How can construction companies control building costs?
EXCLUSIVE: Experts say future-proofing feasibility studies can drive efficiencies for development teams
With the mantra of ‘cash is king’ more pertinent than ever before in the region’s building sector, construction budgets and cost control remain of critical importance to all stakeholders across the supply chain.
According to chief executive officer of building technology firm Construction Computer Software (CCS), Andrew Skudder, construction budgets are “particularly vulnerable” to inaccurate project estimates, changes to the design and the scope of projects, inadequate change orders and cost management, and poor site productivity and management.
While design and scope changes are to be expected – more often than not, tweaking a design to optimise a project is welcomed on all sides – accurate cost and time estimates using “leading software solutions will reduce risk”, he tells Construction Week.
Skudder says cost control is a process that should be ongoing “throughout the project lifecycle”, from the first estimate to the final account sign-off. This will ensure that the cost of a project is kept within the agreed budget.
It is [imperative] for contractors to do their due diligence in the pre-contract phase of a project, to capture all costs and time, and where possible, protect any uncertainty through their commercial agreements.
Despite this imperative, due diligence before a project breaks ground is also critical, particularly at the time of tendering. Cost consultants have a key role at this stage too, entering at an even earlier phase of the design process than has been the case in the recent past.
“We call ourselves – in addition to cost consultants – ‘commercial project managers’,” says main board director at Dubai-based Omnium International, Kieran Duckworth.
“That is where clients are really looking for that added value from the cost consultant – to engage at an early stage of the design process. We are definitely seeing a shift towards the cost consultants driving the evolving design of projects.”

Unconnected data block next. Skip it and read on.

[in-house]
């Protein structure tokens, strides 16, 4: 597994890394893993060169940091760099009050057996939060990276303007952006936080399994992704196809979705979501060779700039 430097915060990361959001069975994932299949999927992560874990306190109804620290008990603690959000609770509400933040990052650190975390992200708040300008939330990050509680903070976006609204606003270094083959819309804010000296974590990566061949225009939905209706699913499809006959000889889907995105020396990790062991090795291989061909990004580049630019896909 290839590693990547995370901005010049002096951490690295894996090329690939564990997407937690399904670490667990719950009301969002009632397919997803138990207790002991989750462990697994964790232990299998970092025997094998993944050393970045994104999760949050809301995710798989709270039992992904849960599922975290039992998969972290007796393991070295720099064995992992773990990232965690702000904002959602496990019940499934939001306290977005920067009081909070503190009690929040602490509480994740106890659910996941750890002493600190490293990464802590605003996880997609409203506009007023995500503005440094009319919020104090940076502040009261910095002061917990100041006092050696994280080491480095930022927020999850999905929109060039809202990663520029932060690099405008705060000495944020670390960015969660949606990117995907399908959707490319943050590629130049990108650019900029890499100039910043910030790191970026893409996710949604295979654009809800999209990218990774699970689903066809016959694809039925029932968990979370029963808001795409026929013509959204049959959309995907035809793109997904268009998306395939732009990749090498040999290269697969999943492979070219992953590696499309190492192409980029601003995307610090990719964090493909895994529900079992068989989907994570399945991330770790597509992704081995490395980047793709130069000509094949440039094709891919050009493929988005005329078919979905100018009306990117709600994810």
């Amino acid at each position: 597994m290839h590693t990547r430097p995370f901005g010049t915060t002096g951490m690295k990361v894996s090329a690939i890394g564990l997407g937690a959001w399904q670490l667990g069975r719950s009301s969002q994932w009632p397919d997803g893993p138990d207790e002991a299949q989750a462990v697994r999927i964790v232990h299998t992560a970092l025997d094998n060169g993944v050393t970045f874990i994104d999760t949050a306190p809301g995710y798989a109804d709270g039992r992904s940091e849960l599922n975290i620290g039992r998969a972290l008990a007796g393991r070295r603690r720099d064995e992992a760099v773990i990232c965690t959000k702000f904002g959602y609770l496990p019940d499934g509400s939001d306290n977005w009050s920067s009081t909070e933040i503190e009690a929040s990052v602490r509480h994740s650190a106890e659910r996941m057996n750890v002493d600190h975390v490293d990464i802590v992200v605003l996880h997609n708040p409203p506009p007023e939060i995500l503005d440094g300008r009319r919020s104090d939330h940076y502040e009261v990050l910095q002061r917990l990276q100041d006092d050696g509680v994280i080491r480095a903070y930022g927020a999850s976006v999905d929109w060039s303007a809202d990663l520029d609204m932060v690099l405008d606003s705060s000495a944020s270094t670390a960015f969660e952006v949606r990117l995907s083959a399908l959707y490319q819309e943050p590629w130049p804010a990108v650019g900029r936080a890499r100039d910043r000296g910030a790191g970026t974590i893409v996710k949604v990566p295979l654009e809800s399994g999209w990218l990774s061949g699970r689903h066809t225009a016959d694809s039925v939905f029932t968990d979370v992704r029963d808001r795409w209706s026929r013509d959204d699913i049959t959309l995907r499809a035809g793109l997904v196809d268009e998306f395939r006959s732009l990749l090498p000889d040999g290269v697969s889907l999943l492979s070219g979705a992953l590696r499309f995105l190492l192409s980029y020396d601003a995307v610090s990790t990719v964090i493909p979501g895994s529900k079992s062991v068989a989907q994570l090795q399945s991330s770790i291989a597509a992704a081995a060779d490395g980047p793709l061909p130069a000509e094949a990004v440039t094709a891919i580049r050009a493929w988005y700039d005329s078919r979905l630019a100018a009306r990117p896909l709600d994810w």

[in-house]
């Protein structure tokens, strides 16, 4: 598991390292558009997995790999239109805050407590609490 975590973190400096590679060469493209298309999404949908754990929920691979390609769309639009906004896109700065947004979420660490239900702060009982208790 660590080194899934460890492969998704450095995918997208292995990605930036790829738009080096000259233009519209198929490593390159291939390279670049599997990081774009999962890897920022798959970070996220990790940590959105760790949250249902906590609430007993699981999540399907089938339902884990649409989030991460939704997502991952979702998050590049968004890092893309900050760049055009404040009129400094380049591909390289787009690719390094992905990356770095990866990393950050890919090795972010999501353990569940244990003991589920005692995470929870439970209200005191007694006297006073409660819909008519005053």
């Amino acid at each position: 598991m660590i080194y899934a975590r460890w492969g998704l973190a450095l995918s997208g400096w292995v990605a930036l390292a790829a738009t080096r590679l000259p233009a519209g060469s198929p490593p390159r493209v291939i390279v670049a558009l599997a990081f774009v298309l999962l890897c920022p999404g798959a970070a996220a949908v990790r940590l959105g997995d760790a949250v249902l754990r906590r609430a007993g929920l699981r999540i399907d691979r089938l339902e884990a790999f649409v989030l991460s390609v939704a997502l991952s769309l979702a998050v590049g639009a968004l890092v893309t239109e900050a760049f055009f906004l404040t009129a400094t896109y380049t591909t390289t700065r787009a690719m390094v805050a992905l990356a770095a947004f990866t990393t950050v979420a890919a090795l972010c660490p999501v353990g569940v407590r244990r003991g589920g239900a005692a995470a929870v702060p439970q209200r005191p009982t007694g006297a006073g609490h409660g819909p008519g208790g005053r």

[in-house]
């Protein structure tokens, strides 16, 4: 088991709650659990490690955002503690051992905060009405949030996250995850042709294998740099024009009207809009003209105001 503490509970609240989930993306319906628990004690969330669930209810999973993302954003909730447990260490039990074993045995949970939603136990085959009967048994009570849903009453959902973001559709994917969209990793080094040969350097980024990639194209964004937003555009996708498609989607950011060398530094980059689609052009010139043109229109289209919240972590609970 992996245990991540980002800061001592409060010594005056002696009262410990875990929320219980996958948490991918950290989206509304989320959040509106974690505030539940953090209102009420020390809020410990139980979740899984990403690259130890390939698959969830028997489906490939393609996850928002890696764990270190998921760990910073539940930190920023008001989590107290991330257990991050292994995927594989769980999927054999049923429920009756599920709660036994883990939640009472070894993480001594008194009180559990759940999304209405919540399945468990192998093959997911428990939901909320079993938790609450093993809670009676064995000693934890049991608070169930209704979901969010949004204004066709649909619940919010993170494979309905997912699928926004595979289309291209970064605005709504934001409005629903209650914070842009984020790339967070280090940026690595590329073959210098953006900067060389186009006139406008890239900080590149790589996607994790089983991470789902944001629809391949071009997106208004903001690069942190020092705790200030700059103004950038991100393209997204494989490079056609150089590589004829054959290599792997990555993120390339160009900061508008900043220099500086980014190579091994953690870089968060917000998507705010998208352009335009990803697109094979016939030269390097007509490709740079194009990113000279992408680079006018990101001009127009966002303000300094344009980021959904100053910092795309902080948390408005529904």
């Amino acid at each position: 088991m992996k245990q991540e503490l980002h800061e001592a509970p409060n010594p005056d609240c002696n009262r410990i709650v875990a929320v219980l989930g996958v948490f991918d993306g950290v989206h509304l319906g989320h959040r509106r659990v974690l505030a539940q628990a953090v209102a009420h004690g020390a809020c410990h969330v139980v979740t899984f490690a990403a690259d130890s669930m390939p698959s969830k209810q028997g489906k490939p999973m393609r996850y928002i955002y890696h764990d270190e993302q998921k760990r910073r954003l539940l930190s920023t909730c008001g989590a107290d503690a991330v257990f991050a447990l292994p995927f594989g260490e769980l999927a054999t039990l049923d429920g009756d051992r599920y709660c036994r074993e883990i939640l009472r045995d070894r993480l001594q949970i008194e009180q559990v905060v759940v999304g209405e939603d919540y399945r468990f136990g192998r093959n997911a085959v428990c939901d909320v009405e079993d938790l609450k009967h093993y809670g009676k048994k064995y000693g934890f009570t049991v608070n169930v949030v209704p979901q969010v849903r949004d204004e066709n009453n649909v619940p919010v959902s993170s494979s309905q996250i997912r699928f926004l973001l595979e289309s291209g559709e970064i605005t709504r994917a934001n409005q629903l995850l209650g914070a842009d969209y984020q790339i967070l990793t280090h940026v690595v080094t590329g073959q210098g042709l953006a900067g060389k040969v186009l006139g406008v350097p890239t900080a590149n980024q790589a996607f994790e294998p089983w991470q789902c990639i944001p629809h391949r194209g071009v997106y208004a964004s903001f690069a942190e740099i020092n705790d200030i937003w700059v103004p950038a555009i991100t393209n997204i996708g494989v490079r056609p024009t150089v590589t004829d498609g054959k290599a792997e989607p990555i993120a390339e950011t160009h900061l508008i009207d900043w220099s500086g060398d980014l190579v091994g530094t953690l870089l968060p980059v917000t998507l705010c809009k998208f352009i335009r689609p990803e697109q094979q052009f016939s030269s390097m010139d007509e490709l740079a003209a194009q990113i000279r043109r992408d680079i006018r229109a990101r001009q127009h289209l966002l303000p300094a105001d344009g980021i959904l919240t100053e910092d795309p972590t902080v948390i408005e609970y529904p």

Duckworth says the construction cost and contract management services firm favours “a statistical approach with buildings; to look back through various key performance indicators of the efficiency of buildings”.
With this in mind, the role of the cost consultant is crucial during a project’s feasibility stages, adds Skudder.
“It is [imperative] for contractors to do their due diligence in the pre-contract phase of a project, to capture all costs and time, and where possible, protect any uncertainty through their commercial agreements.”
Duckworth says that a great deal of focus “has been placed on feasibility studies” since the last market downturn. Indeed, these studies are relied upon at every stage, before clients even decide to break ground.
“For us, future-proofing that feasibility is about getting the cost consultant involved in the very first [analysis] that you are carrying out,” Duckworth says.
“We have seen in the past that a client might say, for example, ‘I want to build a 30-storey tower.’ They then ask themselves how much it cost them to build last time, and they take that rate and apply it to [the next build], without any real consideration of the actual design differences that may be applicable from one project to another. This can often lead to problems from the outset.”